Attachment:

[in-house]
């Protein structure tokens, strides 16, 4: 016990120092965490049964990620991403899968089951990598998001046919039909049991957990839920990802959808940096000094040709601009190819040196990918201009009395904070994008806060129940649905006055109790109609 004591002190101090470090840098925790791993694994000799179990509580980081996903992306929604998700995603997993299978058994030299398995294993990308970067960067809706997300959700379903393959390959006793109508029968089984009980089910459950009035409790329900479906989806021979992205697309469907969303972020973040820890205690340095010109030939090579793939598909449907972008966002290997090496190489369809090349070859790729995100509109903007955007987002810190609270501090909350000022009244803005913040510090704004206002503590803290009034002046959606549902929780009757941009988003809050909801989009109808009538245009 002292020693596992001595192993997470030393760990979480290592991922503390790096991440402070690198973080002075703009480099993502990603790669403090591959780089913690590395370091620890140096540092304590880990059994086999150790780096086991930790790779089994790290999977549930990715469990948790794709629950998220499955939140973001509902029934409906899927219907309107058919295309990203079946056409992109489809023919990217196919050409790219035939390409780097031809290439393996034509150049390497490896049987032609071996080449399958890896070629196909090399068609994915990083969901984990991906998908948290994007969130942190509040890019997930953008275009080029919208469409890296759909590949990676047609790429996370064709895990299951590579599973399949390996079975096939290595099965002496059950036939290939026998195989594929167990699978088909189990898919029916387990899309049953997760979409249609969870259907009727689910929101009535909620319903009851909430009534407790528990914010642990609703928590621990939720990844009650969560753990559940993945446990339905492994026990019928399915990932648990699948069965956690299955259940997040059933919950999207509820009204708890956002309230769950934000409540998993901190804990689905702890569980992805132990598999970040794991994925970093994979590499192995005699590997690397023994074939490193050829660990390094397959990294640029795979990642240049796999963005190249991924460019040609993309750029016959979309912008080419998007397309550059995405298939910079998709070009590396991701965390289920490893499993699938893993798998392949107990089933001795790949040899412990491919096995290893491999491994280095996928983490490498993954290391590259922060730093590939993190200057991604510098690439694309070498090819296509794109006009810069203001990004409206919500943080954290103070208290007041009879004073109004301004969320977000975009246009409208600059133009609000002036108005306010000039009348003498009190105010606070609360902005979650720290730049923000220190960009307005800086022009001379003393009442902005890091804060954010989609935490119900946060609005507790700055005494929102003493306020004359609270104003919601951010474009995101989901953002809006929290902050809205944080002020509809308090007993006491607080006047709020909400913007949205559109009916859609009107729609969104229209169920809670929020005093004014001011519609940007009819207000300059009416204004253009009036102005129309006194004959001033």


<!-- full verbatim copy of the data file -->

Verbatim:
[in-house]
């Protein structure tokens, strides 16, 4: 016990120092965490049964990620991403899968089951990598998001046919039909049991957990839920990802959808940096000094040709601009190819040196990918201009009395904070994008806060129940649905006055109790109609 004591002190101090470090840098925790791993694994000799179990509580980081996903992306929604998700995603997993299978058994030299398995294993990308970067960067809706997300959700379903393959390959006793109508029968089984009980089910459950009035409790329900479906989806021979992205697309469907969303972020973040820890205690340095010109030939090579793939598909449907972008966002290997090496190489369809090349070859790729995100509109903007955007987002810190609270501090909350000022009244803005913040510090704004206002503590803290009034002046959606549902929780009757941009988003809050909801989009109808009538245009 002292020693596992001595192993997470030393760990979480290592991922503390790096991440402070690198973080002075703009480099993502990603790669403090591959780089913690590395370091620890140096540092304590880990059994086999150790780096086991930790790779089994790290999977549930990715469990948790794709629950998220499955939140973001509902029934409906899927219907309107058919295309990203079946056409992109489809023919990217196919050409790219035939390409780097031809290439393996034509150049390497490896049987032609071996080449399958890896070629196909090399068609994915990083969901984990991906998908948290994007969130942190509040890019997930953008275009080029919208469409890296759909590949990676047609790429996370064709895990299951590579599973399949390996079975096939290595099965002496059950036939290939026998195989594929167990699978088909189990898919029916387990899309049953997760979409249609969870259907009727689910929101009535909620319903009851909430009534407790528990914010642990609703928590621990939720990844009650969560753990559940993945446990339905492994026990019928399915990932648990699948069965956690299955259940997040059933919950999207509820009204708890956002309230769950934000409540998993901190804990689905702890569980992805132990598999970040794991994925970093994979590499192995005699590997690397023994074939490193050829660990390094397959990294640029795979990642240049796999963005190249991924460019040609993309750029016959979309912008080419998007397309550059995405298939910079998709070009590396991701965390289920490893499993699938893993798998392949107990089933001795790949040899412990491919096995290893491999491994280095996928983490490498993954290391590259922060730093590939993190200057991604510098690439694309070498090819296509794109006009810069203001990004409206919500943080954290103070208290007041009879004073109004301004969320977000975009246009409208600059133009609000002036108005306010000039009348003498009190105010606070609360902005979650720290730049923000220190960009307005800086022009001379003393009442902005890091804060954010989609935490119900946060609005507790700055005494929102003493306020004359609270104003919601951010474009995101989901953002809006929290902050809205944080002020509809308090007993006491607080006047709020909400913007949205559109009916859609009107729609969104229209169920809670929020005093004014001011519609940007009819207000300059009416204004253009009036102005129309006194004959001033």